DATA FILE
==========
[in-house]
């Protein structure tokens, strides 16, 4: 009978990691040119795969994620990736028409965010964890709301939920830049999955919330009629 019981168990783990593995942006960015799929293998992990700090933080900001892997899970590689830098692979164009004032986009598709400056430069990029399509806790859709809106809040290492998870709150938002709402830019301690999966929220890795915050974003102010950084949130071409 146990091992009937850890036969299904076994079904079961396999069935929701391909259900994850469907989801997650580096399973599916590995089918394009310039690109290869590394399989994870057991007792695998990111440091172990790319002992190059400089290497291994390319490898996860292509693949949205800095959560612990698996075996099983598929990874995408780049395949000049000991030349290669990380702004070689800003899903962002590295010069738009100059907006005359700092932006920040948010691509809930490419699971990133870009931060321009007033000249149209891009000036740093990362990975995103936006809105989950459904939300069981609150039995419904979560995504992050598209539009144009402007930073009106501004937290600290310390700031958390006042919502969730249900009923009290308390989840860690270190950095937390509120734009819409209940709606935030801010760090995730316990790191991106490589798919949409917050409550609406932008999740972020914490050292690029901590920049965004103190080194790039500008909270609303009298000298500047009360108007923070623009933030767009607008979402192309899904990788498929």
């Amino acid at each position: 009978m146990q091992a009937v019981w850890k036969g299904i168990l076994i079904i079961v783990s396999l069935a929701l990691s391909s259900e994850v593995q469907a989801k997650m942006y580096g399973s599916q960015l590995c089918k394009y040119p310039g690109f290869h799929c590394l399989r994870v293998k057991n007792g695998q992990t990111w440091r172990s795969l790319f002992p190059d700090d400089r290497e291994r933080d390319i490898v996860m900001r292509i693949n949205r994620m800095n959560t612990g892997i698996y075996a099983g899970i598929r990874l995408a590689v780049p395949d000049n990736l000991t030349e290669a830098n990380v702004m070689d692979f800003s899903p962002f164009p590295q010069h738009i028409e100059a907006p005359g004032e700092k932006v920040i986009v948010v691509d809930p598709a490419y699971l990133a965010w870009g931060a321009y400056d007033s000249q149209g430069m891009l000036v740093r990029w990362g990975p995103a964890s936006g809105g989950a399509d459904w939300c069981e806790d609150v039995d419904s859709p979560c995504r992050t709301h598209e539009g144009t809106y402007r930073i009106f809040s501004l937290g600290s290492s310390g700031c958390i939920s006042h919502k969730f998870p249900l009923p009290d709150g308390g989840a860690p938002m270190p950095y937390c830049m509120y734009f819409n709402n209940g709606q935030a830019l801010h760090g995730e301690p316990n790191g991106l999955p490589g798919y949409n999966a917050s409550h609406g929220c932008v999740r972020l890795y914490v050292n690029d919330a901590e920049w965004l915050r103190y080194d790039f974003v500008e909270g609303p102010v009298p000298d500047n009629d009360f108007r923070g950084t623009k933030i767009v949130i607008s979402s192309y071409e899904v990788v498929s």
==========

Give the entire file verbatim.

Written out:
[in-house]
């Protein structure tokens, strides 16, 4: 009978990691040119795969994620990736028409965010964890709301939920830049999955919330009629 019981168990783990593995942006960015799929293998992990700090933080900001892997899970590689830098692979164009004032986009598709400056430069990029399509806790859709809106809040290492998870709150938002709402830019301690999966929220890795915050974003102010950084949130071409 146990091992009937850890036969299904076994079904079961396999069935929701391909259900994850469907989801997650580096399973599916590995089918394009310039690109290869590394399989994870057991007792695998990111440091172990790319002992190059400089290497291994390319490898996860292509693949949205800095959560612990698996075996099983598929990874995408780049395949000049000991030349290669990380702004070689800003899903962002590295010069738009100059907006005359700092932006920040948010691509809930490419699971990133870009931060321009007033000249149209891009000036740093990362990975995103936006809105989950459904939300069981609150039995419904979560995504992050598209539009144009402007930073009106501004937290600290310390700031958390006042919502969730249900009923009290308390989840860690270190950095937390509120734009819409209940709606935030801010760090995730316990790191991106490589798919949409917050409550609406932008999740972020914490050292690029901590920049965004103190080194790039500008909270609303009298000298500047009360108007923070623009933030767009607008979402192309899904990788498929």
């Amino acid at each position: 009978m146990q091992a009937v019981w850890k036969g299904i168990l076994i079904i079961v783990s396999l069935a929701l990691s391909s259900e994850v593995q469907a989801k997650m942006y580096g399973s599916q960015l590995c089918k394009y040119p310039g690109f290869h799929c590394l399989r994870v293998k057991n007792g695998q992990t990111w440091r172990s795969l790319f002992p190059d700090d400089r290497e291994r933080d390319i490898v996860m900001r292509i693949n949205r994620m800095n959560t612990g892997i698996y075996a099983g899970i598929r990874l995408a590689v780049p395949d000049n990736l000991t030349e290669a830098n990380v702004m070689d692979f800003s899903p962002f164009p590295q010069h738009i028409e100059a907006p005359g004032e700092k932006v920040i986009v948010v691509d809930p598709a490419y699971l990133a965010w870009g931060a321009y400056d007033s000249q149209g430069m891009l000036v740093r990029w990362g990975p995103a964890s936006g809105g989950a399509d459904w939300c069981e806790d609150v039995d419904s859709p979560c995504r992050t709301h598209e539009g144009t809106y402007r930073i009106f809040s501004l937290g600290s290492s310390g700031c958390i939920s006042h919502k969730f998870p249900l009923p009290d709150g308390g989840a860690p938002m270190p950095y937390c830049m509120y734009f819409n709402n209940g709606q935030a830019l801010h760090g995730e301690p316990n790191g991106l999955p490589g798919y949409n999966a917050s409550h609406g929220c932008v999740r972020l890795y914490v050292n690029d919330a901590e920049w965004l915050r103190y080194d790039f974003v500008e909270g609303p102010v009298p000298d500047n009629d009360f108007r923070g950084t623009k933030i767009v949130i607008s979402s192309y071409e899904v990788v498929s």